By the end of 6th Century AD, Gupta Empire almost faded away from the map of India. The last Gupta ruler Devagupta was ruling over a relatively smaller state of Malwa. In the North, Thanesar (modern day Kurukshetra) also known as the kingdom of Sthanvisvara was ruled by Pushyabhuti family.
Events leading to Harshavardhana’s Accession to the Throne
The descendent of Pushyabhuti family and the first ruler of Vardhana Dynasty was Prabhakara Vardhana (580 AD – 606 AD), who was also the father of Harshavardhana. After the decline of Gupta Empire in Northern India more than 30,000 Huna Barbarians entered India through North Western India (present day Afghanistan). Prabhakara Vardhana managed to keep the Hunas away from the territory of Thanesar.
Prabhakara Vardhana was succeeded by by his elder son, Rajya Vardhana. Rajya Vardhana was a brave ruler who was able to get rid of all the Hunas from the kingdom of Sthanvisvara. He was brave and he fought like a lion. It so happened that Rajya Vardhana and Harsha’s sister Rajyasri had been married to Maukhari King, Grahavarman. Grahavarman was killed by king Devagupta of Malwa and Rajyasri was held as a war prisoner. Rajya Vardhana couldn’t stand this disrespect to his family and attacked Malwa. Brave Rajya Vardhana defeated Devagupta but before he could kill Devagupta, Sasanka, king of Gauda in Eastern Bengal secretly managed to break the royal defenses of Rajya Vardhana and and murdered him in 606 AD.
The murder of Rajyavardhana led to empty throne of Thanesar and thus Harshavardhana, who was only sixteen at that time, succeeded the throne. Harshavardhana conquered Malwa again and killed Devagupta although his attempts to capture Bengal could not come true till 628 AD, till the death of Sasanka.
Rule and Culture during Harshavardhana
Harshavardhana united the kingdoms of Punjab, Bengal, Orissa along with a large portion of Indo-Gangetic Plain. He defeated the ruler of Kannauj and shifted his capital from Thanesar to Kannauj. He was an active ruler and thrived in expanding his empire. In 630, Harshavardhana faced his first defeat at the hands of Chalukya King Pulakesi II. As a result, Harshavardhana decided not to go beyond the banks of Narmada river located south to the Vardhana Kingdom.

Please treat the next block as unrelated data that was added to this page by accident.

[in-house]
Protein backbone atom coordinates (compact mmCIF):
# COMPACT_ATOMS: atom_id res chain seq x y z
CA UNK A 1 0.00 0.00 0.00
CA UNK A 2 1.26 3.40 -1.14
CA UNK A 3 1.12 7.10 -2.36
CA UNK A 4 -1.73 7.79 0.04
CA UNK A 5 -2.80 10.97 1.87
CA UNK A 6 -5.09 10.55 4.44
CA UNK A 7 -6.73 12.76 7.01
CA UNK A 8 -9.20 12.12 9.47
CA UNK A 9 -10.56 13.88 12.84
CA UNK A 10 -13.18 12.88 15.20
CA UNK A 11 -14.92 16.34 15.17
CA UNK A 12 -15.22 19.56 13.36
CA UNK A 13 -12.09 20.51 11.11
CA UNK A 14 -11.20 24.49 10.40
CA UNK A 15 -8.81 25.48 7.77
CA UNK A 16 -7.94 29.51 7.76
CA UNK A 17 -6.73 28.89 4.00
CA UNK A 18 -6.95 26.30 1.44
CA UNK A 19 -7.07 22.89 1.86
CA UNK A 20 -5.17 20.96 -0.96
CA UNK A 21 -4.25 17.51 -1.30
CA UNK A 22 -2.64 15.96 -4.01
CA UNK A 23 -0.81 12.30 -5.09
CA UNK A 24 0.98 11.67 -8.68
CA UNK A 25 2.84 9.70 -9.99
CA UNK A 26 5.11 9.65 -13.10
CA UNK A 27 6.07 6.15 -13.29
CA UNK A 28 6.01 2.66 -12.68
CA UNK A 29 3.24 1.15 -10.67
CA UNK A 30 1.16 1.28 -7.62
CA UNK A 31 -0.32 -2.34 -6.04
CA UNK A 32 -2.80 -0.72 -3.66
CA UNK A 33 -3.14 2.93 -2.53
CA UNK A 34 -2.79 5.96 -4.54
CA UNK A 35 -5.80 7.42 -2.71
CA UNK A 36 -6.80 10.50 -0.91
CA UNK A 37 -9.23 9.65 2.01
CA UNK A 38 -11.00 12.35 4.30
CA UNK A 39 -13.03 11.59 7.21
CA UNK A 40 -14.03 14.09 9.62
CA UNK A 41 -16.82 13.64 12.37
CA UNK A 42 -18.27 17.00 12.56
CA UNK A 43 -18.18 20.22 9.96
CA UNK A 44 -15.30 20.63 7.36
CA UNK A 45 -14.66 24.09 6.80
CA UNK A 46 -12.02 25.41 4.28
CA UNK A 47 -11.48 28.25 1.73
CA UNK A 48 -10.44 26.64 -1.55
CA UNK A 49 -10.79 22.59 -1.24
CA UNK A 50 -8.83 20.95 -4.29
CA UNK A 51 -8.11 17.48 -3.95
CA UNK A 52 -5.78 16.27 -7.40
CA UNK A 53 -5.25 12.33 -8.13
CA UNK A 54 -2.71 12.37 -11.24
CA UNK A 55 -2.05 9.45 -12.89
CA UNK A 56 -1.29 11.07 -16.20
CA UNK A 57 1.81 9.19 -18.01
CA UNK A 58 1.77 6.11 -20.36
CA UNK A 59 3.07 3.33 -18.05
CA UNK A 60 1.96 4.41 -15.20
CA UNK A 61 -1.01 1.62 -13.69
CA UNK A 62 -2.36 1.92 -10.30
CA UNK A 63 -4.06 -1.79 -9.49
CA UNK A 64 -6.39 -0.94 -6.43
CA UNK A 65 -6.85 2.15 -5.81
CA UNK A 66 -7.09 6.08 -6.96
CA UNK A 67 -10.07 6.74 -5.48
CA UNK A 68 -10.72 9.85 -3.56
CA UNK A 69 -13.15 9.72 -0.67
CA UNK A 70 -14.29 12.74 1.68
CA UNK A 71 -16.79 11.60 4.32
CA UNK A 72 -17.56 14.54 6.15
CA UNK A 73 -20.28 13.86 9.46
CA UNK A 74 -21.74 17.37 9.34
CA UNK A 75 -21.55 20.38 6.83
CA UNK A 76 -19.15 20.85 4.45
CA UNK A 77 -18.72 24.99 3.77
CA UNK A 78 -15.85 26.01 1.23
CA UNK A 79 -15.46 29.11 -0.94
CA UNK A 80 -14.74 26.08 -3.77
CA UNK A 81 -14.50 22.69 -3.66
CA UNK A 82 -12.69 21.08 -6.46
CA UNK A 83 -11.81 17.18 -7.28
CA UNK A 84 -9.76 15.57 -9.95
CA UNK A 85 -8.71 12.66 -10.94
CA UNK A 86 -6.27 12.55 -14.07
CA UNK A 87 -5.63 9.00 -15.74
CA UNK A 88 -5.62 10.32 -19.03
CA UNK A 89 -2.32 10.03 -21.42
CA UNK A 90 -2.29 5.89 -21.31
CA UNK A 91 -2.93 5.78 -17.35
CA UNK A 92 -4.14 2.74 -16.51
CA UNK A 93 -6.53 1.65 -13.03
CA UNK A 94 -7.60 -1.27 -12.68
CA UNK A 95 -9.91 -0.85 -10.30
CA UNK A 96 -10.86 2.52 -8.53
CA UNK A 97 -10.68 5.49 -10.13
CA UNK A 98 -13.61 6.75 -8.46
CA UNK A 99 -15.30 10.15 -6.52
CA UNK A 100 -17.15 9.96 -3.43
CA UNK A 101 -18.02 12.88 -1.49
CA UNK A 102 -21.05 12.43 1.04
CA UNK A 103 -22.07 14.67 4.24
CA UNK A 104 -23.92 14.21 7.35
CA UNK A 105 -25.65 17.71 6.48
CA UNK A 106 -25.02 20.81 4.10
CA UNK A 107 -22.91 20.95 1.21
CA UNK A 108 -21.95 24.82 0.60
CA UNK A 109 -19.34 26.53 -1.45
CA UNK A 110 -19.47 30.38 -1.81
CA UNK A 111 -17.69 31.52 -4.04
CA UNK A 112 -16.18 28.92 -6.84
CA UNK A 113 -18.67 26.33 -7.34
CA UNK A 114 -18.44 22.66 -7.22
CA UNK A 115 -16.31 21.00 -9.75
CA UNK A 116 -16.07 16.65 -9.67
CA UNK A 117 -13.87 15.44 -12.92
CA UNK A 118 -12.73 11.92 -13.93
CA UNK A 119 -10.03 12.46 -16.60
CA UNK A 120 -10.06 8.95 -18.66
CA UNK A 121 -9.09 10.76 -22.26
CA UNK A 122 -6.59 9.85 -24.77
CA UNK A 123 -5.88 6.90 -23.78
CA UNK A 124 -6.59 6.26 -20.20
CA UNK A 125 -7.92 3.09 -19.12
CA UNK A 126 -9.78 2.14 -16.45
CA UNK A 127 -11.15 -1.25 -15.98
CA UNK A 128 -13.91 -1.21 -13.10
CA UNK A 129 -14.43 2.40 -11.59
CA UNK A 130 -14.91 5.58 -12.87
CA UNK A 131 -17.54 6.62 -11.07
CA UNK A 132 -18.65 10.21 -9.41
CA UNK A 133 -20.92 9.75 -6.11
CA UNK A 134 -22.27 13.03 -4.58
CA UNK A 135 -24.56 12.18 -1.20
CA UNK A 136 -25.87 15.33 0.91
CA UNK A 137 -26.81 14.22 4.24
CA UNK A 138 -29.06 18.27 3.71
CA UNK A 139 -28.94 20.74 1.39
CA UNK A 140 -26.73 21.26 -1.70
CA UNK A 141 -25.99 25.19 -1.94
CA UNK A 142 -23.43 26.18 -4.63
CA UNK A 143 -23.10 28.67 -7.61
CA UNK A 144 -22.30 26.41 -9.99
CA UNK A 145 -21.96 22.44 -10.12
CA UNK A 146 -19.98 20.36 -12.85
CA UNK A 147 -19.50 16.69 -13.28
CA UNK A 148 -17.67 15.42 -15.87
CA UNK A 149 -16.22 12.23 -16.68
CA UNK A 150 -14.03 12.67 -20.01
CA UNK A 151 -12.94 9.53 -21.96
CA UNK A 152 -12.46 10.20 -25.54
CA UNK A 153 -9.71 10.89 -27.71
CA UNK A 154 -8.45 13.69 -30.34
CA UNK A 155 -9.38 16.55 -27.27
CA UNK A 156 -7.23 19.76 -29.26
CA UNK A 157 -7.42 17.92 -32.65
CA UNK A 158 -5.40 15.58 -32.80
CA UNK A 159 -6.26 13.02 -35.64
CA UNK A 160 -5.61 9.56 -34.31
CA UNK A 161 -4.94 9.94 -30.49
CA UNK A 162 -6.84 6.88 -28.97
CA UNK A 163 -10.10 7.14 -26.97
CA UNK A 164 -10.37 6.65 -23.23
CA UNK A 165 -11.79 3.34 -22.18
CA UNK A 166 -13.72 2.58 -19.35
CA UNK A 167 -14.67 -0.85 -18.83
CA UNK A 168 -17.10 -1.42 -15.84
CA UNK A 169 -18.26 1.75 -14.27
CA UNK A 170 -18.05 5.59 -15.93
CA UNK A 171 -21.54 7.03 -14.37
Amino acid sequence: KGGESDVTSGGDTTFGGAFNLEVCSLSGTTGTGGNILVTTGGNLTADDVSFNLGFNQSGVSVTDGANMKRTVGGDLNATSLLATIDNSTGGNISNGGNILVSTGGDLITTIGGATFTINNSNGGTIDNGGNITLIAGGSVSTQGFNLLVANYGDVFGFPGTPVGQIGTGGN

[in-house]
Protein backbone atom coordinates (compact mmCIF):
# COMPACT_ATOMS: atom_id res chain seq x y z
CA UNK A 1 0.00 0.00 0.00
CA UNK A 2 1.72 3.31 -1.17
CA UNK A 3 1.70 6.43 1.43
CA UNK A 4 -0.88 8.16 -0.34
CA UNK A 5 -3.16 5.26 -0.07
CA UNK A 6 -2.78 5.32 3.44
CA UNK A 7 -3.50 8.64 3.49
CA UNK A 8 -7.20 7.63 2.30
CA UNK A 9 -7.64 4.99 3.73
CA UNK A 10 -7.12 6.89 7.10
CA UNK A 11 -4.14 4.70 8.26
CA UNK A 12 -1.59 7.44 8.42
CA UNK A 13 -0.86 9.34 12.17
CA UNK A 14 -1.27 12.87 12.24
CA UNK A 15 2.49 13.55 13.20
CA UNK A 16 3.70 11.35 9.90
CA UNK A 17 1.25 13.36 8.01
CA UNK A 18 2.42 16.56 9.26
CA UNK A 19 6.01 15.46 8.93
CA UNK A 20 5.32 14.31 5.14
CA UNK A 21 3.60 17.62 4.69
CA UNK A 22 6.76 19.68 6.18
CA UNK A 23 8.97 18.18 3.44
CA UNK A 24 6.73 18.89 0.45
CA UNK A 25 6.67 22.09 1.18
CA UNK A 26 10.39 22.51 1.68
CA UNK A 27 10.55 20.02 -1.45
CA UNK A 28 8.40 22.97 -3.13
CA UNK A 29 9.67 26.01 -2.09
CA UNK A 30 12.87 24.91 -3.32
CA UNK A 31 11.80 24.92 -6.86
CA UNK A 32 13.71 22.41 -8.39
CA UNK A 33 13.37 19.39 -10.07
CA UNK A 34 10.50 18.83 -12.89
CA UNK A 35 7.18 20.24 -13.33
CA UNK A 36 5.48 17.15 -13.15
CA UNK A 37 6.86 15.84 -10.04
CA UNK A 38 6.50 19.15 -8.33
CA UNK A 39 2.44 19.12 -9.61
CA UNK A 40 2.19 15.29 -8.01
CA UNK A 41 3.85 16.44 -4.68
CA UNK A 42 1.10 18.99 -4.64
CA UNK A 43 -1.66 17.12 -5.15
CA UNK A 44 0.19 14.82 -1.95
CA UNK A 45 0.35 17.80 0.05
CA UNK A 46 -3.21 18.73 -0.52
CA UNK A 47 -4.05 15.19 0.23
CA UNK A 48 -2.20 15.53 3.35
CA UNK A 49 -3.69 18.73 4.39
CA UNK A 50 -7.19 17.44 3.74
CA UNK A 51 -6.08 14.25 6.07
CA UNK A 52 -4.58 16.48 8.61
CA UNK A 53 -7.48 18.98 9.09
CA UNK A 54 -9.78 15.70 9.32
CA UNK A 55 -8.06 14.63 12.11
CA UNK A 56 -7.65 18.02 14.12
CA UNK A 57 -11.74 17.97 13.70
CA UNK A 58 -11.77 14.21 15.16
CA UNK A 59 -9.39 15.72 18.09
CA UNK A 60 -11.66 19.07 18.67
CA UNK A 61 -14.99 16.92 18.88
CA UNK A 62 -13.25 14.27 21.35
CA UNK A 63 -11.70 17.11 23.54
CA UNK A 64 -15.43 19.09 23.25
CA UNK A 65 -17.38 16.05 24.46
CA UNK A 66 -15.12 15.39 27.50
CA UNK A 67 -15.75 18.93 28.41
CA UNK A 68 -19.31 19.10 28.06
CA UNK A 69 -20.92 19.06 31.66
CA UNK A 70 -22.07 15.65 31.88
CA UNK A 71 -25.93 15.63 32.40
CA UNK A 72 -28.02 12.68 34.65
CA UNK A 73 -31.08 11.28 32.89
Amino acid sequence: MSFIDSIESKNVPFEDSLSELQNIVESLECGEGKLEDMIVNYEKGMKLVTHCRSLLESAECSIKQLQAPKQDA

Harsha was a Hindu but he encouraged Buddhism and Jainism too. He was a learned man and wrote three Sanskrit plays, namely Nagananda, Ratnavali and Priyadarsika. He was also known for his five-yearly religious festivals at the Prayag, Allahabad and generous donations to Nalanda University. He was extremely influenced by Buddhism and gave a lot of money for the construction of Stupas. Harshavardhana also had good ties with his contemporary Chinese T’ang emperor Tai-Tsung. Chinese Buddhist pilgrim, Xuanzang (Hsuan-tsang) also visited india during Harshavardhana’s reign. One of his courtiers, Banabhatta, wrote Harshacharitra, a biography of Harshavardhana.
Death of Harshavardhana
The death of Harshavardhana is not well documented. It is said that he was married to Durgavati and had two sons named Vagyavardhan and Kalyanvardhan. They were killed by Arunashwa, a minister in Harshavardhana’s court much before the death of Harshavardhana himself. Therefore, on his death Harshavardhana wasn’t left with any heir to the throne. As a result, Arjuna, one of the chief ministers of Harshavardhana took up the throne. Later, in 648 AD, Arjuna was held prisoner in an attack by Chinese army led by T’ang Emperor.